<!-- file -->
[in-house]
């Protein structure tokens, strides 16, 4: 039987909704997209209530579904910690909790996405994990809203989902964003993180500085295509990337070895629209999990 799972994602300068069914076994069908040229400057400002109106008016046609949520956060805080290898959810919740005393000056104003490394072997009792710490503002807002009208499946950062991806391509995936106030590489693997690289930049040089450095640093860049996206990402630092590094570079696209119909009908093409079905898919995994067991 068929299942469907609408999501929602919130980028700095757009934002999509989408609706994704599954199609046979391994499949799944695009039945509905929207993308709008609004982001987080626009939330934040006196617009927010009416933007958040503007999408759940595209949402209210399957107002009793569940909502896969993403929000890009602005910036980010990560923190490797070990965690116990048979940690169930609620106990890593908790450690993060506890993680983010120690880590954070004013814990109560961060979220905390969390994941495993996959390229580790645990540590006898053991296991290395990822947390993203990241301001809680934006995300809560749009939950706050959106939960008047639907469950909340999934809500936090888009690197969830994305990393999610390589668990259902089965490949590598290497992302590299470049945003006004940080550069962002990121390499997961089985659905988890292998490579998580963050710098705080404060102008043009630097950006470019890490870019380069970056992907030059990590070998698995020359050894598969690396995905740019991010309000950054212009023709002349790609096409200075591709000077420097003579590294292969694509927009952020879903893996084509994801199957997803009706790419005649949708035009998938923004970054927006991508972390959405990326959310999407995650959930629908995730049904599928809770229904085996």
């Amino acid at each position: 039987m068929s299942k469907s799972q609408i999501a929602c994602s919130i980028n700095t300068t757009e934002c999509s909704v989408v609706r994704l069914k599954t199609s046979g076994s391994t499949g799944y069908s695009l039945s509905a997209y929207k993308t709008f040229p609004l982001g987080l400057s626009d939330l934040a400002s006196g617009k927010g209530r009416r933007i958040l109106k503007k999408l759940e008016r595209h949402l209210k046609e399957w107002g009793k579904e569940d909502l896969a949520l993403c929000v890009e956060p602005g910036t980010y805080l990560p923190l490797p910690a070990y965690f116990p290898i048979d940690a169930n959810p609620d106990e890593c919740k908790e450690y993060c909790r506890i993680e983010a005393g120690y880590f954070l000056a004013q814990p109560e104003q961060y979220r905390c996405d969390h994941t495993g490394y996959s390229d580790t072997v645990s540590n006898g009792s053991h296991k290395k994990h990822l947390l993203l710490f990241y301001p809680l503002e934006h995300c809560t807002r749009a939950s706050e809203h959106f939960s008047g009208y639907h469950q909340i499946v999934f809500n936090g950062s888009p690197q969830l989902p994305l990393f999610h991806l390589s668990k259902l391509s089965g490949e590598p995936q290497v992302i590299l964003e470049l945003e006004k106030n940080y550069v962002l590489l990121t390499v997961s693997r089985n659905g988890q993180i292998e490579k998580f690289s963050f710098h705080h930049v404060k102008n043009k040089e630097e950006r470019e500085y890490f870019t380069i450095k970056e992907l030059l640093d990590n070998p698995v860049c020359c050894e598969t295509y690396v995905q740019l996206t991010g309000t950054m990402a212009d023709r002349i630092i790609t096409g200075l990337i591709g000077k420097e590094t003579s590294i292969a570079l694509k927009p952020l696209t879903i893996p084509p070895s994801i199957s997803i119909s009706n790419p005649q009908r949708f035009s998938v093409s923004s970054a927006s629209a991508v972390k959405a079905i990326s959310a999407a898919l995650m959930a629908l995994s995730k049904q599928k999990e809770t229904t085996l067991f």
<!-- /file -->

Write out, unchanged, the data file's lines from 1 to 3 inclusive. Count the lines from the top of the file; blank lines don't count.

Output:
[in-house]
């Protein structure tokens, strides 16, 4: 039987909704997209209530579904910690909790996405994990809203989902964003993180500085295509990337070895629209999990 799972994602300068069914076994069908040229400057400002109106008016046609949520956060805080290898959810919740005393000056104003490394072997009792710490503002807002009208499946950062991806391509995936106030590489693997690289930049040089450095640093860049996206990402630092590094570079696209119909009908093409079905898919995994067991 068929299942469907609408999501929602919130980028700095757009934002999509989408609706994704599954199609046979391994499949799944695009039945509905929207993308709008609004982001987080626009939330934040006196617009927010009416933007958040503007999408759940595209949402209210399957107002009793569940909502896969993403929000890009602005910036980010990560923190490797070990965690116990048979940690169930609620106990890593908790450690993060506890993680983010120690880590954070004013814990109560961060979220905390969390994941495993996959390229580790645990540590006898053991296991290395990822947390993203990241301001809680934006995300809560749009939950706050959106939960008047639907469950909340999934809500936090888009690197969830994305990393999610390589668990259902089965490949590598290497992302590299470049945003006004940080550069962002990121390499997961089985659905988890292998490579998580963050710098705080404060102008043009630097950006470019890490870019380069970056992907030059990590070998698995020359050894598969690396995905740019991010309000950054212009023709002349790609096409200075591709000077420097003579590294292969694509927009952020879903893996084509994801199957997803009706790419005649949708035009998938923004970054927006991508972390959405990326959310999407995650959930629908995730049904599928809770229904085996």
């Amino acid at each position: 039987m068929s299942k469907s799972q609408i999501a929602c994602s919130i980028n700095t300068t757009e934002c999509s909704v989408v609706r994704l069914k599954t199609s046979g076994s391994t499949g799944y069908s695009l039945s509905a997209y929207k993308t709008f040229p609004l982001g987080l400057s626009d939330l934040a400002s006196g617009k927010g209530r009416r933007i958040l109106k503007k999408l759940e008016r595209h949402l209210k046609e399957w107002g009793k579904e569940d909502l896969a949520l993403c929000v890009e956060p602005g910036t980010y805080l990560p923190l490797p910690a070990y965690f116990p290898i048979d940690a169930n959810p609620d106990e890593c919740k908790e450690y993060c909790r506890i993680e983010a005393g120690y880590f954070l000056a004013q814990p109560e104003q961060y979220r905390c996405d969390h994941t495993g490394y996959s390229d580790t072997v645990s540590n006898g009792s053991h296991k290395k994990h990822l947390l993203l710490f990241y301001p809680l503002e934006h995300c809560t807002r749009a939950s706050e809203h959106f939960s008047g009208y639907h469950q909340i499946v999934f809500n936090g950062s888009p690197q969830l989902p994305l990393f999610h991806l390589s668990k259902l391509s089965g490949e590598p995936q290497v992302i590299l964003e470049l945003e006004k106030n940080y550069v962002l590489l990121t390499v997961s693997r089985n659905g988890q993180i292998e490579k998580f690289s963050f710098h705080h930049v404060k102008n043009k040089e630097e950006r470019e500085y890490f870019t380069i450095k970056e992907l030059l640093d990590n070998p698995v860049c020359c050894e598969t295509y690396v995905q740019l996206t991010g309000t950054m990402a212009d023709r002349i630092i790609t096409g200075l990337i591709g000077k420097e590094t003579s590294i292969a570079l694509k927009p952020l696209t879903i893996p084509p070895s994801i199957s997803i119909s009706n790419p005649q009908r949708f035009s998938v093409s923004s970054a927006s629209a991508v972390k959405a079905i990326s959310a999407a898919l995650m959930a629908l995994s995730k049904q599928k999990e809770t229904t085996l067991f």